After a brief pilot scheme, the full scheme for refunding Employment Tribunal (“ET”) fees is now open for use by both claimants and respondents.
The need to refund ET fees arises from the Supreme Court’s ruling in July that the system for charging fees to bring an ET claim was unlawful. Not only was the requirement to charge a fee to be removed immediately, but all fees already paid by users of the tribunal service since they were first introduced in July 2013 were to be refunded.
As reported in our previous article, the first stage of the refund scheme involved around 1,000 people being contacted individually and given a chance to apply for a refund. We now have full details about what the final scheme refund scheme involves. It can be used immediately by all claimants and respondents who have paid a fee during ET proceedings, or during an appeal to the Employment Appeal Tribunal (“EAT”). Refunds will be processed directly to the applicant’s bank account, together with interest at 0.5%.
Details of the scheme
There are various ways to apply for a refund:
- An online application process allows applicants to complete their details on a Government website. It appears from the introduction page that this online method is only open to individual claimants who either paid the fee themselves, or reimbursed a representative who paid a fee on their behalf.
- Refund Form 1-C can be used to apply for a refund by post or email, and is for claimants only. This can be used by individual claimants who paid the fee themselves, reimbursed their representative for a fee paid on their behalf, or were ordered to reimburse their opponent for a fee.
- Refund Form 3-S can be used by lead claimants in a multiple claim, on the basis that they will distribute the refund to the other claimants. It can also be used by representatives who paid fees on behalf of an individual or group of claimants, such as trade unions who have funded a claim.
- Refund Form 2-R is designed for respondents, allowing those who have paid a fee to claim a refund. It also covers the situation where a respondent was ordered to reimburse a claimant for ET fees.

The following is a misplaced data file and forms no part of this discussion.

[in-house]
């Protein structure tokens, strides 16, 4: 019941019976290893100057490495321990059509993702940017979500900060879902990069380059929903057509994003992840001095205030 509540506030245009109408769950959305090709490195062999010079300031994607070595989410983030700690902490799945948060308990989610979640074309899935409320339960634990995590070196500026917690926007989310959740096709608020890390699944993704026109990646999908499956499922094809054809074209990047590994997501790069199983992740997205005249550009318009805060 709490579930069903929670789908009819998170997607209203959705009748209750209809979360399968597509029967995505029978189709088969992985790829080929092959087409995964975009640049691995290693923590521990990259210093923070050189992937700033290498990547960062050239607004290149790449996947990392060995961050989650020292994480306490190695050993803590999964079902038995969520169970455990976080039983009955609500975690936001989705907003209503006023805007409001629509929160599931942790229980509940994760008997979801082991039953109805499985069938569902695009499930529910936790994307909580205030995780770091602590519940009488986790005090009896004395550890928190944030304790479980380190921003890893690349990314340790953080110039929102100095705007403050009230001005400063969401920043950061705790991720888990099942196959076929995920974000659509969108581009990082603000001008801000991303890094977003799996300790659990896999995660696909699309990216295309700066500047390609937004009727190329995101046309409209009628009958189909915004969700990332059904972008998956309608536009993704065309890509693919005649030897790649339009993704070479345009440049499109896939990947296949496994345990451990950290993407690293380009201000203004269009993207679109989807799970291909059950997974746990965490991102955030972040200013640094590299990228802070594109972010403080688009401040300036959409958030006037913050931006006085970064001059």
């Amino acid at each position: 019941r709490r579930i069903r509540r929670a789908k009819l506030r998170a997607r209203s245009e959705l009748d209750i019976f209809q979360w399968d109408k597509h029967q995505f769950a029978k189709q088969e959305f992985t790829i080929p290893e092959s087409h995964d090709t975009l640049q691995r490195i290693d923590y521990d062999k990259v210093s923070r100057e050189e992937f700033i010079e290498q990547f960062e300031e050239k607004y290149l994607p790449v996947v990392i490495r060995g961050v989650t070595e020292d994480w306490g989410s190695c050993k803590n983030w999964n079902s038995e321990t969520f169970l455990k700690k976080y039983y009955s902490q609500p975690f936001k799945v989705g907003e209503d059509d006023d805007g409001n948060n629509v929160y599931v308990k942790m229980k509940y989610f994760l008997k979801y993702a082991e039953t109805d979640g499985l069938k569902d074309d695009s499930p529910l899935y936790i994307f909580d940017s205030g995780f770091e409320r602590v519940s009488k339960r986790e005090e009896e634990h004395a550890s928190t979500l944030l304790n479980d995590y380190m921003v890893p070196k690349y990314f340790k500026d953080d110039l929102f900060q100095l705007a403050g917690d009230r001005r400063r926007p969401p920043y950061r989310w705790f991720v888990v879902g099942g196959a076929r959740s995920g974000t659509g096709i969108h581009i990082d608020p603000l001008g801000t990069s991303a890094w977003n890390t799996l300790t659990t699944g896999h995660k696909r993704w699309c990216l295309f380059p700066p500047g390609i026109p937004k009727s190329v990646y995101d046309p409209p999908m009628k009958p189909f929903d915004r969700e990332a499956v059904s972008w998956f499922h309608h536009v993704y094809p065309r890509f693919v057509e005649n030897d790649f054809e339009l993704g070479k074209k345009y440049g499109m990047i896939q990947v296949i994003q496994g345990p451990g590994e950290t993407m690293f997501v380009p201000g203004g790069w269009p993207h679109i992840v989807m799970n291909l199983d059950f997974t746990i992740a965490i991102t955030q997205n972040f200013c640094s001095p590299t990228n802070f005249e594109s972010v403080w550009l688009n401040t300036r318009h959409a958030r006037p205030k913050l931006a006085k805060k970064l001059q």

The form for respondents confirms that an employer who has lost a case and been ordered to repay ET fees to a claimant can now claim a direct refund. It asks employers in this situation to provide a copy of the ET’s order requiring them to repay the claimant, together with proof of payment such as a copy receipt or bank statement. A refund may not be provided if an employer is unable to provide this supporting evidence.
The forms also make it clear that all types of fee can be reclaimed, not just fees for issuing a claim or having a hearing which were the subject of the Supreme Court’s decision. A list of fees is set out at the end of the form, which includes fees for: judicial mediation; reconsideration of a default judgment; reconsideration of judgment following a final hearing; dismissal following withdrawal; and employer contract claims. Employers who have been involved in ET proceedings in the past few years should think carefully about whether they are able to reclaim any fees. Even if they have not lost a case, one of these other types of fee might have been paid.
After an unexpectedly lengthy wait, the Government has launched the first stage of its scheme for refunding Employment Tribunal (“ET”) fees following the Supreme Court’s decision that the fees system was unlawful.
The Supreme Court (“SC”) has unanimously ruled that the legislation requiring fees to be paid for bringing Employment Tribunal (“ET”) claims is unlawful and should be quashed. In one of the most remarkable employment law judgments of recent times, the SC held that ET fees interfere unjustifiably with the right of access to justice and discriminate unlawfully against women.